scientists z British Journal of Sports Medicine It found that 30-60 minutes of weekly muscle-strengthening activity reduces the risk of death from all causes by 10-20%, as well as the risk of cardiovascular disease, diabetes and cancer. The same research team points out that exercising for longer than the aforementioned hour does not increase these values at all. These results are independent of aerobic exercise.
Sculpture or mass? Heart doesn’t matter
Research has shown that strength exercises such as lifting weights, push-ups, working with resistance bands, and squats have a beneficial effect on adults, mainly due to their benefits to skeletal muscles. It has previously been shown that such measures can reduce the risk of death, but it has not been clear what is the optimal “dose” of such exercises.
The researchers searched databases to track down relevant observational studies that included adults without major health problems, who had been monitored for at least two years. The final analysis included 16 studies (oldest from 2012) – from the USA, England, Scotland, Australia and Japan. Study participants ranged from 4,000 to nearly 480,000, and their ages ranged from 18 to 97. All of the studies looked at exercise or other types of physical activity in addition to muscle-toning activities.
An analysis of the pooled data found that muscle-strengthening exercise was associated with a 10-17% lower risk of death from any cause, as well as heart disease, stroke, cancer, diabetes and lung cancer. There was no association between strengthening muscles and a reduced risk of certain types of cancer, including cancers of the intestine, kidney, bladder, or pancreas.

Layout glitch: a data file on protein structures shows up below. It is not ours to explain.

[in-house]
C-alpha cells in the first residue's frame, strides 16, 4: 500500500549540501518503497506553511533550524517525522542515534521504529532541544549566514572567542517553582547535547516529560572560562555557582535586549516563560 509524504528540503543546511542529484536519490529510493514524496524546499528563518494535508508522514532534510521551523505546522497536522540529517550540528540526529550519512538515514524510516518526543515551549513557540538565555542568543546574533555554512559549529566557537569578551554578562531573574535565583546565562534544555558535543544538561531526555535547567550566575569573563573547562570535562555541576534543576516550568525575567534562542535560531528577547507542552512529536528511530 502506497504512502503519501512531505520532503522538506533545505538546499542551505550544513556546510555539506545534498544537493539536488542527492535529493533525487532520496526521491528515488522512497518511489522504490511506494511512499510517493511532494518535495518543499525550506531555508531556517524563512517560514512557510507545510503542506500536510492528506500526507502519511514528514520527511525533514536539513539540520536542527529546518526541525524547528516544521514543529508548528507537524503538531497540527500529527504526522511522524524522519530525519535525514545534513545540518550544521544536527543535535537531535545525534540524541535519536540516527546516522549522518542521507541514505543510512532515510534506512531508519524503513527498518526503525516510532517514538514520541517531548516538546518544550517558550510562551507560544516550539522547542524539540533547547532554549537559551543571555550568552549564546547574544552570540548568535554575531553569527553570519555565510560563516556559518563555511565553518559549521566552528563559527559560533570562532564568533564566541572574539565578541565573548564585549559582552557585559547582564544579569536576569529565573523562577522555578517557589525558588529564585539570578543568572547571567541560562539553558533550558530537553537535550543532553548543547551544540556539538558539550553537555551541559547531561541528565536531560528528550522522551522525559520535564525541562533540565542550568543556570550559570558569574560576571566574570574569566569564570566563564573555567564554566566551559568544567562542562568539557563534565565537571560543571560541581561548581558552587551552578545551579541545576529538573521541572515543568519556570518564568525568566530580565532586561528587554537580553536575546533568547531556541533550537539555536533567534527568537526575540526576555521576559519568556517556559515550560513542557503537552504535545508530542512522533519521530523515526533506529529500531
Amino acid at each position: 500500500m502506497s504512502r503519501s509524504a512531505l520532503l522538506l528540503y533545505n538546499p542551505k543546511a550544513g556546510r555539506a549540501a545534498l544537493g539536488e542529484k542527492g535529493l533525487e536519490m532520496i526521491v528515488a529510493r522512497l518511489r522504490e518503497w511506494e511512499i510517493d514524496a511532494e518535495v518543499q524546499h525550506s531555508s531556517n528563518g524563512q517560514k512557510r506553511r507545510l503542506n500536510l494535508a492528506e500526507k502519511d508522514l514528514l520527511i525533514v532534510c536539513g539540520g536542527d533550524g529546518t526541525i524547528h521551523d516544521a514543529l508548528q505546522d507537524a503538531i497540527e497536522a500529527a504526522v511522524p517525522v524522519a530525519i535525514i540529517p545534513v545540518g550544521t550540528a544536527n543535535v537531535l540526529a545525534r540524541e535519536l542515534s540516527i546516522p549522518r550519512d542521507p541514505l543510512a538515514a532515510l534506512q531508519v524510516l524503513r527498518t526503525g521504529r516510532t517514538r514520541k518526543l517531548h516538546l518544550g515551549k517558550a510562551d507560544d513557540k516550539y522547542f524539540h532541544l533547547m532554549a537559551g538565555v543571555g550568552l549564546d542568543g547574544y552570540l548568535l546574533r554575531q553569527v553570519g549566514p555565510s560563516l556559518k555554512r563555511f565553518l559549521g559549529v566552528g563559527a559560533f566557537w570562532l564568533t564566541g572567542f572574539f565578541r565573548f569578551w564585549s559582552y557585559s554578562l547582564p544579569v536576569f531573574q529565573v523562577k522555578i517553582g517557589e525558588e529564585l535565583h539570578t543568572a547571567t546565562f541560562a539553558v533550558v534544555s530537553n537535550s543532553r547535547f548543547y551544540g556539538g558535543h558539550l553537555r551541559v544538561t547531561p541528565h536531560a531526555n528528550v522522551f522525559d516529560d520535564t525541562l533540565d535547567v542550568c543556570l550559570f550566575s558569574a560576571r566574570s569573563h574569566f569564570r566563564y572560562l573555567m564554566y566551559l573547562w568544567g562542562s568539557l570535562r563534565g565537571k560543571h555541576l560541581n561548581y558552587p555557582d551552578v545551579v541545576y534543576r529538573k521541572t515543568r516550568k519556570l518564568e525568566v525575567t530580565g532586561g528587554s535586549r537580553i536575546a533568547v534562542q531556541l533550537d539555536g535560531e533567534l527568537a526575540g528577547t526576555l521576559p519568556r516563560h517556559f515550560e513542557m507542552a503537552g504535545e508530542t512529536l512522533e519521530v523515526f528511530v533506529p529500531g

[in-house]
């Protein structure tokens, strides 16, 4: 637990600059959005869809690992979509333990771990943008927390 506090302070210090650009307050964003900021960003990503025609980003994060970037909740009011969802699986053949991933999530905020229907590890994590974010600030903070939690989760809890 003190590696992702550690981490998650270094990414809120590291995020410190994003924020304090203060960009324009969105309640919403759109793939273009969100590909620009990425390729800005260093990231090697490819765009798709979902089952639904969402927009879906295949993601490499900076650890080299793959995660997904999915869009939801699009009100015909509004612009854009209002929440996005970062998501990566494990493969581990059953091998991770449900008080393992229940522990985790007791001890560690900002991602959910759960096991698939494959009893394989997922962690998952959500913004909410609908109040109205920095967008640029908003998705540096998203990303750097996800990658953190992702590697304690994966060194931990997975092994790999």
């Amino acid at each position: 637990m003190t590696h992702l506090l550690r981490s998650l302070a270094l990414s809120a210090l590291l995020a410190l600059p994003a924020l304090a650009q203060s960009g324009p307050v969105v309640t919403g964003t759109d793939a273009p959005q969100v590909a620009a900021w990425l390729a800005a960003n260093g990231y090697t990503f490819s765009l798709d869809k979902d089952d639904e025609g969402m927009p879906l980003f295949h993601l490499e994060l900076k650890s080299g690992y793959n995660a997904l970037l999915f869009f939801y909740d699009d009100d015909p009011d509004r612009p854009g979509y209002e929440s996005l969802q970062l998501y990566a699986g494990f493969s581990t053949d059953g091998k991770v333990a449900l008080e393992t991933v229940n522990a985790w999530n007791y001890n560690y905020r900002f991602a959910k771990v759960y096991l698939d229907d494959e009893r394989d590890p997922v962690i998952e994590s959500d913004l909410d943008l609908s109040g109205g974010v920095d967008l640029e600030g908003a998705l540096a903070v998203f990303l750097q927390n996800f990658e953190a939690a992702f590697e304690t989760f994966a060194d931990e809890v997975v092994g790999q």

It should be noted that the maximum risk of death from any cause – at 10-20% – occurred with about 30-60 minutes of exercise per week. But despite all the good news, the research work has its limits. Since most of the studies were conducted in the United States, the results may not have broader clinical application.
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The combination of muscle strengthening and aerobic activity may provide greater benefit in reducing all-cause mortality, cardiovascular disease, and cancer mortality in general. Given that the available data are limited, further studies – such as those targeting the most heterogeneous population – are needed to increase the significance of the evidence.
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